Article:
Faced with this mountain of evidence, it is clear this story isn’t just about Clark.
It’s also clear that this story is far more important to the NFL and humanity than whether or not Brady deflated some balls.
But hardly anybody is making a fuss, and nobody is talking about it, on television or on the radio.
We here at Sportsnaut have been doing our best to make a big deal about it. It is for this reason that I reached out to legendary journalist Peter King of SI.com’s MMQB to ask why the story is being buried.
Here’s what he had to say in his latest Twitter Mailbag (King addresses the Clark situation at the 2:45 mark):
“I think one of the things that’s happened…is that because of the tremendous coverage about the whole deflated football story in New England, the Seattle story has pretty much been put on the back burner.
“But I do think that at the latest by training camp the Seahawks are going to be confronted with a lot of questions about why they chose Frank Clark, and whether they truly believe he’s not guilty of any domestic violence.”
While it is comforting to know that the media will, in fact, confront the Seahawks about this issue, it is still troubling that Deflategate has taken precedence over this serious matter.
In the grand scheme of things, nobody gets hurt because Brady may or may not have deflated some footballs, with or without help of a certain fat man trying to lose weight.
What does matter in the grand scheme of things is that the NFL continues to embrace players with a history of domestic violence, and that the media continues to let it do so without a tremendous fight.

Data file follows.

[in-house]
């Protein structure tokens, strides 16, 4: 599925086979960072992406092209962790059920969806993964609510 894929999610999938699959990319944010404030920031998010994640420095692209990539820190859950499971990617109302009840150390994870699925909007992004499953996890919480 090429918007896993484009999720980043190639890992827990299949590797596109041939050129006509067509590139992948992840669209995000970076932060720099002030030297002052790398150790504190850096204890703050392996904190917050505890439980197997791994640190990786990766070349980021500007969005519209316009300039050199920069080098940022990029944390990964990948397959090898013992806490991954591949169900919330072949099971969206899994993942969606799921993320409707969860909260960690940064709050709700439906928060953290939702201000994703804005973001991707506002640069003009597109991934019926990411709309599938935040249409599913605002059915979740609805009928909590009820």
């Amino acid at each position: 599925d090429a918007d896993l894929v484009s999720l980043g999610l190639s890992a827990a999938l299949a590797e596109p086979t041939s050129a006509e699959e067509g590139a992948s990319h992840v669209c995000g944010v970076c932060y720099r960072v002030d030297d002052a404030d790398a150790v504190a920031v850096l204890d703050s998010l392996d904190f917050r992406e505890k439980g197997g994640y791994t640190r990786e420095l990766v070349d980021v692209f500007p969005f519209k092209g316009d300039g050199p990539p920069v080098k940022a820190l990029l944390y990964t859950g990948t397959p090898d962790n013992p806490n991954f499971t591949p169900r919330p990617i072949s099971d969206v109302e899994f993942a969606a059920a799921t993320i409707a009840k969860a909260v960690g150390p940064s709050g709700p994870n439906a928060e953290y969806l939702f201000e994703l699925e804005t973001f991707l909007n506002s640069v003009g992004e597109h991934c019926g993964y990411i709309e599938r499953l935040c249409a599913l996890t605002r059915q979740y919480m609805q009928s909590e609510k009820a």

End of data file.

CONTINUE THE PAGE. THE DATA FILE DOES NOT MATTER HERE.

The Dallas Cowboys signed Greg Hardy to a one-year deal worth $11.3 million this winter, despite the fact that a judge ruled him guilty of domestic violence last year (he was later exonerated by his peers in another court). Adrian Peterson is being welcomed back to the Minnesota Vikings with open arms after he was found guilty of abusing his four-year-old son.
Ray McDonald found a job quickly this offseason with the Chicago Bears after he was dismissed by the San Francisco 49ers, due to an investigation into domestic/sexual violence. Like Seattle, Chicago didn’t even bother interviewing the alleged victim but declared the matter settled. Ahmad Brooks is still a member of the 49ers, despite the fact he was named by the same woman accusing McDonald as having sexually assaulted her last year.
We were all horrified when the video came out of Ray Rice knocking his then-girlfriend unconscious, but the only reason he is still without a job is that he is an aging running back whose best days are well behind him.
Now we have Clark and the Seahawks.
Commissioner Roger Goodell always likes to talk about “protecting the shield,” but in reality what he means is protecting the league from unsavory lawsuits. Remember, he handed Rice a two-game suspension after the news came out of his violent attack against his girlfriend, and it wasn’t until the video came out that the league took any of this seriously (or appeared to, anyway).
The NFL has made one thing abundantly clear: Unless you are a murderer, or unless you suck at football, there is a place for you at the table if you can make big plays.
If Gallup did a poll asking Americans which issue, Deflategate or domestic violence, was more important to the nation, there’s no doubt domestic violence would win in a landslide. But there hasn’t been a public outcry against teams that harbor violent offenders.
Meanwhile, America is transfixed with Deflategate and what will happen next.
Rather than bombarding Gillette Stadium, news crews across America should be gathered in front of Virginia Mason Athletic Center demanding answers. Seattle has willfully ignored evidence that calls Clark a violent offender. It has failed to do due diligence investigating the matter but hasn’t been called to task.
After Rice’s elevator video surfaced, the NFL and national media vowed, “never again,” to turn a blind eye to domestic violence. So why is everyone so quiet right now?
The whole thing reeks of hypocrisy, and it needs to end now.
Photo: Seattle Times